Books about cities in Imperial China

Sep 2018
49
Germany
Hello,

Im looking for scholarly books or papers about cities in Imperial China, preferably in the Song and the Ming periods. Of interest to me are topics like city cultural and communal life, social care, administration and organization of commerce and craftsmanship as well as sanitation and hygiene and crime/police system.

Thanks in advance.
 

Frank81

Ad Honorem
Feb 2010
5,181
Canary Islands-Spain
This is for you



I read it, excellent insight into the late Song Hangzhou
 
Sep 2018
49
Germany
This is for you



I read it, excellent insight into the late Song Hangzhou
Thank you very much.

I know about this book already, sadly it was written in 1962, 58 years ago. I am afraid that it might be outdated and am looking for more recent works.
 
May 2009
1,356
This is a thesis paper rather than a book, but it's as detailed and thorough as a book. It's about the Sung capital Hangzhou. You can download it free online.

Sung Hang-chou: Its growth and government institutions

Another great (and more recent) book is A Social History of Middle-Period China: The Song, Liao, Western Xia and Jin Dynasties. It's filled with daily life details for all the dynasties listed. It's huge and expensive, so maybe you might want to look for it in a library first.

There are also good books that deal with the subjects you mention individually like:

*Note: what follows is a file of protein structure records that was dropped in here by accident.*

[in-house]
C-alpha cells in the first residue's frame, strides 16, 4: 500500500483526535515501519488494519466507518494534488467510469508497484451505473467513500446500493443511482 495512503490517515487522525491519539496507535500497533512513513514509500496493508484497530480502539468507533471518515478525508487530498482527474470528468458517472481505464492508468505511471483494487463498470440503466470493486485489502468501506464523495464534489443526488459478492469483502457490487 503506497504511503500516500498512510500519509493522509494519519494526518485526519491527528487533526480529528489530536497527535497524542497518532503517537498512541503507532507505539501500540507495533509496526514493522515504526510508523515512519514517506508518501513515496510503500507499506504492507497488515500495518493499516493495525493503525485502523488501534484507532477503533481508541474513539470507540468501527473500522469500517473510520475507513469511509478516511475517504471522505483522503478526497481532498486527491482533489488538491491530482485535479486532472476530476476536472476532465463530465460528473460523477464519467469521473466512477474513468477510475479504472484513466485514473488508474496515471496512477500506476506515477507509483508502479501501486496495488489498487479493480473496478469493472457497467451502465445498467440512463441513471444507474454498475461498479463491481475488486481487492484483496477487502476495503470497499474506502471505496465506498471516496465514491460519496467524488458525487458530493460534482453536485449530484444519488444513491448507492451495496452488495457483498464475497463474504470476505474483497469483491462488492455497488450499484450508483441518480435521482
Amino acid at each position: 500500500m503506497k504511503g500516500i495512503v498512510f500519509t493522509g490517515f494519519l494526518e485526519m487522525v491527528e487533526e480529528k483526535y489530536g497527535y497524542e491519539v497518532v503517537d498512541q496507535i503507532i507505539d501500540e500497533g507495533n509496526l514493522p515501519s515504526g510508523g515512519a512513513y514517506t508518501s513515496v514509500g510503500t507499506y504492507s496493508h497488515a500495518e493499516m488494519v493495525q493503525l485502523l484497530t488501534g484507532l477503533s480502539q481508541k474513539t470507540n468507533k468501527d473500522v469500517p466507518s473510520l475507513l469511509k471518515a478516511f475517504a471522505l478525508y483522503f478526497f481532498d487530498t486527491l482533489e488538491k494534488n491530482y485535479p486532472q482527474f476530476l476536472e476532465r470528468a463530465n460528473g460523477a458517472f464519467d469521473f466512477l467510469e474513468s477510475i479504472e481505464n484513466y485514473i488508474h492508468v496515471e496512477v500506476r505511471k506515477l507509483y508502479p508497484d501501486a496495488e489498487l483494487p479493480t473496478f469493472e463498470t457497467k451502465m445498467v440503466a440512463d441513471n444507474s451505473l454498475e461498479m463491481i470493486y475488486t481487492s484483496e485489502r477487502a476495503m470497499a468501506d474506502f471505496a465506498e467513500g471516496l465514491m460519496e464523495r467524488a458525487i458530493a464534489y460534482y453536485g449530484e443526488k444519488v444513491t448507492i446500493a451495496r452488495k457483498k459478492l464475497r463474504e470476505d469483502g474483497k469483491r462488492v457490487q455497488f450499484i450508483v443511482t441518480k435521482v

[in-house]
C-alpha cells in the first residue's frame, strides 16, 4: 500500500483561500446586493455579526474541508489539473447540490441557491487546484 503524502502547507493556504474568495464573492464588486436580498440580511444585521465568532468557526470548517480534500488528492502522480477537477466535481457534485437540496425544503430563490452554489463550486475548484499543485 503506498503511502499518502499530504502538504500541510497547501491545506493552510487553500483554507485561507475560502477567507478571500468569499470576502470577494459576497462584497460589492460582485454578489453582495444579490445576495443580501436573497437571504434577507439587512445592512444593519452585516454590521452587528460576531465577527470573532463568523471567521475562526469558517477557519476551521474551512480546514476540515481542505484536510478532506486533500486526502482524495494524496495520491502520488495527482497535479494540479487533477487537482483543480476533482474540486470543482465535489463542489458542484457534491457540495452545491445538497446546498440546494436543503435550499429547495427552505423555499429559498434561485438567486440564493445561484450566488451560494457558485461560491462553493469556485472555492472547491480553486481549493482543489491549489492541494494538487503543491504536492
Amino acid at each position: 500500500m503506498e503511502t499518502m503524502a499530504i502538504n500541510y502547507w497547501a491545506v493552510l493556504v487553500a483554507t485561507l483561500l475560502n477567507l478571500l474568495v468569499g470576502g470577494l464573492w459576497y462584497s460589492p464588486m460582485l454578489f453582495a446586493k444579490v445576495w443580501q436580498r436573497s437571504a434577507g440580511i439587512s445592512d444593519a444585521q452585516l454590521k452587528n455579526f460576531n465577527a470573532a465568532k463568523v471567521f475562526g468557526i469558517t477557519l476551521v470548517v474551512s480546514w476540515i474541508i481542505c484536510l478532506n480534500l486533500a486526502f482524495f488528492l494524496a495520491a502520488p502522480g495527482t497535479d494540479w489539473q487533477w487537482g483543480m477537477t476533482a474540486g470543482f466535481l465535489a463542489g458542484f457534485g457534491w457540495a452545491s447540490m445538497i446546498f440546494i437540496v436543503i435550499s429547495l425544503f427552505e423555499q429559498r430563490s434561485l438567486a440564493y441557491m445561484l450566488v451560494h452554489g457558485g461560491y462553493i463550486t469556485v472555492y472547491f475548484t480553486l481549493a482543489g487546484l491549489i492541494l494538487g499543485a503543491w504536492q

(policing) Law & Order in Sung China
(crime) The Book of Swindles: Selections from a Late Ming Collection
(crime/political unrest) Bandits, Eunuchs and the Son of Heaven: Rebellion and the Economy of Violence in Mid-Ming China
(commerce & craftsmanship) Chinese Merchant Guilds: An Historical Inquiry, and also Purchase on Power: Imperial Space and Commercial Space in Song-Dynasty Kaifeng, 960-1127
(articles on JSTOR)
 

Frank81

Ad Honorem
Feb 2010
5,181
Canary Islands-Spain
Thank you very much.

I know about this book already, sadly it was written in 1962, 58 years ago. I am afraid that it might be outdated and am looking for more recent works.
Consider that modern papers are usually junk material working on this kind of old works
 
May 2009
1,356
I think Gernet's book holds up because he's drawing a lot from original Chinese descriptions of Hangzhou and Kaifeng.
 
May 2009
1,356
Basic city organization in the Ming followed the Baojia system established in the Sung and also the fangxiang system of the same era. Baojia was for organizing the people and fangxiang (wards and lanes) applied to real estate. 20 households formed a jia and 10 jia made a bao (or sometimes a pu ). A ward (fang or later tu ) was the equivalent of a neighborhood and contained multiple bao . Each ward was subdivided into lanes. Each lane (or most lanes) had a ceremonial arch at both ends. I think each lane represented one bao but I could be wrong. Each ward had an elected headman called a baozheng (or some other title, there were several) who was usually just the most important man in the neighborhood. He acted like a go-between for the people and the central government (I think they had police powers too in later dynasties). Every ward also had it's own neighborhood temple that was looked after and supported by the local families. All these systems evolved and changed over time so it really depends on which city and when.